Some gems from Kenneth Clark, “Civilization”

 

Some gems from Kenneth Clark,  Civilisation, London, The Folio Society, 1999.

 

p.13:   Ruskin: Great nations write their autobiographies in three manuscripts,  the book of their deeds, the book of their words and the book of their art. Not one of these books can be understood unless we read the two others, but of the three the only trustworthy one is the last.    Cf Clark: but this doesn’t mean that the history of civilization is the history of art – far from it. Great works of art can be  produced in barbarous societies.

 

p.14   The Greek ideal of perfection –  reason, justice, physical beauty, all of them in equilibrium.

The enemies of civilization – fear (of war, invasion, plague, famine); fear of the supernatural;  exhaustion and hopelessness from too much material  prosperity.

p.15  Of course civilization requires a modicum of material prosperity – enough to provide a little leisure. But, far more, it requires confidence – confidence in the society in which one lives,  belief in its philosophy, belief in its laws, and confidence in one’s own mental powers.

 

p.23:  Civilisation means something more than energy and will and creative power -…it needs  permanence – [wanderers don’t have permanence]

 

P23:  St Gregory, who looks so intensely devoted to scholarship on a tenth-century ivory, St Gregory himself is credited with having destroyed many volumes of classical literature, even whole libraries, lest they seduced men’s minds away from the study of holy writ. And in this he was certainly not alone. What with predudice and destruction, it’s surprising that the literature of pre-Christian antiquity was preserved at all. And in fact, it only squeaked through.  ….[because practically all men of intellect joined the church and some eg Gregory of Tours, were remarkably intelligent and unprejudiced men and Alcuin of York – collector of manuscripts for Charlemagne]

P 24:  monasteries couldn’t have become the guardians of civilization without stability – Kingdom of the Franks. It was achieved by fighting. All great civilizations, in their early stages, are based on their success in war.

 

P31:   We have grown so used to the idea that the Crucifixion is the supreme symbol of Christianity that it is a shock to realize how late in the history of Christian art its power was recognized. In the first art of Christianity it hardly appears; and the earliest example, on the doors of Santa Sabina in Rome, is stuck away in a corner, almost out of sight…. It was the tenth century….that made the Crucifixion into a moving symbol of the Christian faith.

 

P32:  The Church was not only an organizer; it was a humaniser [and the dominant power at the end of the tenth century]

P.33: It could be argued that western civilization was basically the creation of the church. [not as the repository of Christian truth and  spiritual experience but as the dominant power – (did not suffer the  inconveniences of feudalism;  no question of divided inheritance – could conserve and expand properties; it was democratic – ordinary men of ability could rise in the church; it was international.]

 

p.39:  This feeling of tugging, of pulling everything to bits and reshaping it, was characteristic of twelfth century art, and was somehow complementary to the massive stability of its architecture. And I find rather the same situation in the realm of ideas. The main structure, the Christian faith, was unshakeable. But round it was a play of minds, a tugging and a tension, that has hardly existed ever since and was, I think, one of the things that prevented Western Europe from growing rigid, as so many other civilizations have done.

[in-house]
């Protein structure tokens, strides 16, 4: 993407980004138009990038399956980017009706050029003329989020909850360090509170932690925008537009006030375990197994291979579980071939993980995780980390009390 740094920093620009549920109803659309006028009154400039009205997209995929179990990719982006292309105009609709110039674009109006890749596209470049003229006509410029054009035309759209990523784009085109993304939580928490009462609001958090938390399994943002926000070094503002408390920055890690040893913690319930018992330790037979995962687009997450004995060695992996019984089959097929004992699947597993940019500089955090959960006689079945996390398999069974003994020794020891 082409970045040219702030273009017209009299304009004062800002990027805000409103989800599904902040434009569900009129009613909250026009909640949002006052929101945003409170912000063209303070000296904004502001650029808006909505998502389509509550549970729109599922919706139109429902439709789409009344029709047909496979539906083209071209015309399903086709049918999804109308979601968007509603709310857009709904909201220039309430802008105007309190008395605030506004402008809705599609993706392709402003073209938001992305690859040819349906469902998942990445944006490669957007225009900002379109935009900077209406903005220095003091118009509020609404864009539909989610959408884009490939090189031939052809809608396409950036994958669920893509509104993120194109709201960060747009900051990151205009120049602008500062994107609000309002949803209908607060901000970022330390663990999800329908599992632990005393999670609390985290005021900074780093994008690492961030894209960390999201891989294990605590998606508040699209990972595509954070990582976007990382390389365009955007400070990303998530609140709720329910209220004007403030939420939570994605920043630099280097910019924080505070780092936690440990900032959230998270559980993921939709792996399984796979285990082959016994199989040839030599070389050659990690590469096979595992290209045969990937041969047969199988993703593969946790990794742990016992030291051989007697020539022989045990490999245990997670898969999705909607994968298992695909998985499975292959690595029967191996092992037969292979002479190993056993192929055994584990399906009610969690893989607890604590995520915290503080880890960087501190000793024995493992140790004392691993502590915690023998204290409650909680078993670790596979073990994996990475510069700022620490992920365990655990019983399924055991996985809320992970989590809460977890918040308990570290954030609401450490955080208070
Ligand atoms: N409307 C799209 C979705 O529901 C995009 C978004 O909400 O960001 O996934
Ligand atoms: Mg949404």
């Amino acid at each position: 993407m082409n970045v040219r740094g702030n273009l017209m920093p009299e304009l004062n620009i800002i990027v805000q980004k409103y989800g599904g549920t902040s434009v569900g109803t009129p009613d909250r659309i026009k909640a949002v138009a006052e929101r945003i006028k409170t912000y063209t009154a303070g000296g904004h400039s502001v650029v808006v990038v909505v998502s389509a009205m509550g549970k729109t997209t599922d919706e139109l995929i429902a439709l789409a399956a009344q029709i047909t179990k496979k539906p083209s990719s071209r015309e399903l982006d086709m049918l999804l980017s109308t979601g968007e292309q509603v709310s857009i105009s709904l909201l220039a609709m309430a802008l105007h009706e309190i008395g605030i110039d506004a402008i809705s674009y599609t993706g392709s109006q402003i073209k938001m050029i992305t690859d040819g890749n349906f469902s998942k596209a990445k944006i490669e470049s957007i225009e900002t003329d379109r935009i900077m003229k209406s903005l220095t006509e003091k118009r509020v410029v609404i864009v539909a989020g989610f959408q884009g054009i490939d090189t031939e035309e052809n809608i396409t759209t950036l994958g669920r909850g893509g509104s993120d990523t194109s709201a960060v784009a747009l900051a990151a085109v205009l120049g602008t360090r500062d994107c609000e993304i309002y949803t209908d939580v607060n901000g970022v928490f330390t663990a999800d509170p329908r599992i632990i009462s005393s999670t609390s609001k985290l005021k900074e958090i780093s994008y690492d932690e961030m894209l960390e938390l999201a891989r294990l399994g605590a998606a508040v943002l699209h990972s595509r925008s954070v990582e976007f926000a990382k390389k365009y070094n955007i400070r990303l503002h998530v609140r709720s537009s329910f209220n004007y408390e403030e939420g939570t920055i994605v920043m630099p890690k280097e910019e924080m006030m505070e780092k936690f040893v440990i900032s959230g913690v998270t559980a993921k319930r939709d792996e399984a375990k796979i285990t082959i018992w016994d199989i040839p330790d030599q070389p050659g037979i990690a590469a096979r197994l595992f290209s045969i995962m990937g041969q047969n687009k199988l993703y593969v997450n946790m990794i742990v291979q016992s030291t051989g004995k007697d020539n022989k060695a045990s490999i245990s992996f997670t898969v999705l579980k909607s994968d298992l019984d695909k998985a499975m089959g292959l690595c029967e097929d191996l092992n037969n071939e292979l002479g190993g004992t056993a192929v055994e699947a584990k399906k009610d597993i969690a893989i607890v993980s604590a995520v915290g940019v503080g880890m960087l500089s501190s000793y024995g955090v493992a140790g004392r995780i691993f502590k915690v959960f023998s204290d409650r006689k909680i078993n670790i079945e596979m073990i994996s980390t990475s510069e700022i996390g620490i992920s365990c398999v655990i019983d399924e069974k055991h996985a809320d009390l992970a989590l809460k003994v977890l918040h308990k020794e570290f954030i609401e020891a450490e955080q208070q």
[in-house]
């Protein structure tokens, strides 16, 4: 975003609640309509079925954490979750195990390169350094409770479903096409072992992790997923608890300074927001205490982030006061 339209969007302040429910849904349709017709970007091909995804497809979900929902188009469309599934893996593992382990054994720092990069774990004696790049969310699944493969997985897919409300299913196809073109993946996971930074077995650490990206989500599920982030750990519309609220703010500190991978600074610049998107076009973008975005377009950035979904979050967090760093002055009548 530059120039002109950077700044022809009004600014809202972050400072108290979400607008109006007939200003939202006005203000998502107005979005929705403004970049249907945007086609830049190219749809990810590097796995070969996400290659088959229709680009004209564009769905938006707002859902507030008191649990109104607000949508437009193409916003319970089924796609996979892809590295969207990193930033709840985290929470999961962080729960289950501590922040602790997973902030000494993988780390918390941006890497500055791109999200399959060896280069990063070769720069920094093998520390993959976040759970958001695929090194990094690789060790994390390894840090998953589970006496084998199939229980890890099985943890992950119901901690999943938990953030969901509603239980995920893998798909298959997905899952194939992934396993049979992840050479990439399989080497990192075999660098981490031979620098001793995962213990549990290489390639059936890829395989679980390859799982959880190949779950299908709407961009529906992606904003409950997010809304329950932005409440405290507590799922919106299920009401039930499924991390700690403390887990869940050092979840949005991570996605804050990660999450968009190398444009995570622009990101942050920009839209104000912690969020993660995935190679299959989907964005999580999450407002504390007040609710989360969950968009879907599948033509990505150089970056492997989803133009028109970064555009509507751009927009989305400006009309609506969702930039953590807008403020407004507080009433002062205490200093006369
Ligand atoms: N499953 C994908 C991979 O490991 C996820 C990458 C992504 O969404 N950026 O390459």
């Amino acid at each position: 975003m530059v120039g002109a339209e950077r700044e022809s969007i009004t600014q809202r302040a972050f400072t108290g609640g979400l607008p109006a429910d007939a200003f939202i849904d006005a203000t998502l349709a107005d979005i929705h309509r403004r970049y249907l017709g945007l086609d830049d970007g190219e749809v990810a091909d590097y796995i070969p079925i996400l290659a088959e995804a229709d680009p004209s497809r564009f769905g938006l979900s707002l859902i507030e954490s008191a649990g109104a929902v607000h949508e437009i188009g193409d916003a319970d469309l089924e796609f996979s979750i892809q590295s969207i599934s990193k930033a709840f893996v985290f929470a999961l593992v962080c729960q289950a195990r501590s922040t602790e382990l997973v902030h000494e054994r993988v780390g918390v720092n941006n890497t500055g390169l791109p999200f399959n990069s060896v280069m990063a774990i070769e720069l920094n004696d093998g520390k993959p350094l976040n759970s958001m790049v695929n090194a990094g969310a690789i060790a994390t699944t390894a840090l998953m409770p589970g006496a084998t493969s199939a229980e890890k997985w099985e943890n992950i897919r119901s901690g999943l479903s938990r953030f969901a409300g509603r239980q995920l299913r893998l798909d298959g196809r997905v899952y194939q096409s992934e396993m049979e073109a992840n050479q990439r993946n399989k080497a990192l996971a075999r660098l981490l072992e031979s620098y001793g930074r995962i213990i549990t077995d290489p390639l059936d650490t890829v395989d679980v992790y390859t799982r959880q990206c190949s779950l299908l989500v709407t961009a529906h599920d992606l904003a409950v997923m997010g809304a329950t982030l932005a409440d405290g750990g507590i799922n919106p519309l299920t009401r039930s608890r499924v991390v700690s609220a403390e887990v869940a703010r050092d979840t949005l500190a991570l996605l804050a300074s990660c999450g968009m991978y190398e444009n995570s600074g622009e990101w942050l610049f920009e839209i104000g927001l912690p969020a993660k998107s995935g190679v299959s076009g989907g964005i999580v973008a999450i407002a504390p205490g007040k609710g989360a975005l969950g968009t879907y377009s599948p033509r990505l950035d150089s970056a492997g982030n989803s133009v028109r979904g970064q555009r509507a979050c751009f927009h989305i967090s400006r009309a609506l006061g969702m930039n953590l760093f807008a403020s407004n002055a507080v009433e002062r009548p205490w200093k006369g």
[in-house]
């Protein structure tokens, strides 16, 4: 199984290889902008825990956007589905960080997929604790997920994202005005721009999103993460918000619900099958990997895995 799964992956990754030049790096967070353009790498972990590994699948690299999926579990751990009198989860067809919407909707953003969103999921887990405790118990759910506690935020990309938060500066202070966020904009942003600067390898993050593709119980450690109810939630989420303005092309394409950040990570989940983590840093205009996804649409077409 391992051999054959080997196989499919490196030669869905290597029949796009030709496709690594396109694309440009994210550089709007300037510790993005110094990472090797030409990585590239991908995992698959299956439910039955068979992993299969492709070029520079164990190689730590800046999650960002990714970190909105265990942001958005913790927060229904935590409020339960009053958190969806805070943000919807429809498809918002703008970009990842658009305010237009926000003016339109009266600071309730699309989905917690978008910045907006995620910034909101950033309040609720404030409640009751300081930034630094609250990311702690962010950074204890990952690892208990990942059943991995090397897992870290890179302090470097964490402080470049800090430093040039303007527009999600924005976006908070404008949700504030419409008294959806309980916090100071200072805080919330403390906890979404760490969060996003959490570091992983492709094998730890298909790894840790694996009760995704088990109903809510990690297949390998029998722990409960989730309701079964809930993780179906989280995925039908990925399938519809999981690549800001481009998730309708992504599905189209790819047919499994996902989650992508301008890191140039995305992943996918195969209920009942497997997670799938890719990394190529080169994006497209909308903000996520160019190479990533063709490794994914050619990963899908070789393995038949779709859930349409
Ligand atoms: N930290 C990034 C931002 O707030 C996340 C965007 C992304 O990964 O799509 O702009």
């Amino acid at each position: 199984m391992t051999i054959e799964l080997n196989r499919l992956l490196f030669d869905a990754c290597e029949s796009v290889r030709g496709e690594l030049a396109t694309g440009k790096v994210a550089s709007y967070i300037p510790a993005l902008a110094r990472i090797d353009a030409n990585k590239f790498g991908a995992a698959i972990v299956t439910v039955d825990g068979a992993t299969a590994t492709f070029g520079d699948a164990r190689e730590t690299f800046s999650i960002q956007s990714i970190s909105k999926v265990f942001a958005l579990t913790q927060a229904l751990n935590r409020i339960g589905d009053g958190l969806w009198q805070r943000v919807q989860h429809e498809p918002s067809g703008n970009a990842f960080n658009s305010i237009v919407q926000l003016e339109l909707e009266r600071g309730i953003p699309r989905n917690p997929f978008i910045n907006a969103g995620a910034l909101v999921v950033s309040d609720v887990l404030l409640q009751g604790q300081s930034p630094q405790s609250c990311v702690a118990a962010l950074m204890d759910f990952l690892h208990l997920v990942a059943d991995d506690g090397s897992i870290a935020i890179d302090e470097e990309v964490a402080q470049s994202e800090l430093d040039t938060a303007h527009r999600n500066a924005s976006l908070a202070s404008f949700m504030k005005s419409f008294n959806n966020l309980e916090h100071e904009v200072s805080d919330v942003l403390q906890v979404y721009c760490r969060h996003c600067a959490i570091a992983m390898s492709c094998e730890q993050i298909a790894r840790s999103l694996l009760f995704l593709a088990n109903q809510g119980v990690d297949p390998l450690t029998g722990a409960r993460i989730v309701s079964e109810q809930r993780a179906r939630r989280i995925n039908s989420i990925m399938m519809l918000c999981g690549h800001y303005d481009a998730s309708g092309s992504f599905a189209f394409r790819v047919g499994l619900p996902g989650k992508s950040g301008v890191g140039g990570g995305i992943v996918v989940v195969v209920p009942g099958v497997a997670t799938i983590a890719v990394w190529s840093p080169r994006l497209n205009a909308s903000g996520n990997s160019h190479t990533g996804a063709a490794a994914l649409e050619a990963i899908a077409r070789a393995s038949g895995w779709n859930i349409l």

P.48:  Chartres is the epitome of the first great awakening in European civilization. It is also the bridge between the Romanesque and the Gothic.

 

P.59:  The great, indeed the unique, merit of European civilization has been that it has never ceased to develop and change. It has not been based on a stationary perfection, but on ideas and inspiration; and even the ideal of courtesy can take an unexpected form. [St Francis  of Assissi] (Francesco Bernadone) [but including fashion, manners]

P. 62:  Cities, citizen, civilian, civic life: I suppose that all this ought to have a direct bearing on what we mean by civilization.  [nineteeth century historians maintained that civilization began with the Italian republics of the fourteenth century ] Civilisation can be created in a monastery or a court as well as a city but Italian republics were realistic contrast chivalric aims; (although of course not democratic – ruled by oligarchies]

P.76 Vasari, Renaissance historian of Art: The spirit of criticism:  the air of Florence making minds naturally free, and not content with mediocrity…. Clark: our contemporary attitude of pretending to understand works of art in order not to appear philistines would have seemed absurd to the Florentines.

P.82:  The discovery of the individual was made in early fifteenth –century Florence. Nothing can alter that fact. But in the last quarter of the century the Renaissance owed almost as much to the small courts of northern Italy –  Ferrara, Mantua, and above all, Urbino….one of the high water-marks of western civilization…….P.83: The Duke of Urbino”s (Federigo Montefeltro) biographer Vespasiano di Bistici,  who furnished the duke’s library, asked the duke what is necessary in ruling a kingdom: the Duke replied: essere umano –‘to be human’. Whoever invented the style, this is the spirit that invades the Palace of Urbino. [also the rediscovery of Greek philosophy through the neo-Platonists]

P.87:  Looking at the Tuscan landscape with its terraces of vines and olives and the dark vertical elements of the cypresses, one has the impression of timeless order….noble proportions seem to be the basis of Italian architecture;P.88…already awareness of nature is associated with the desire to escape and with hope of a  better life….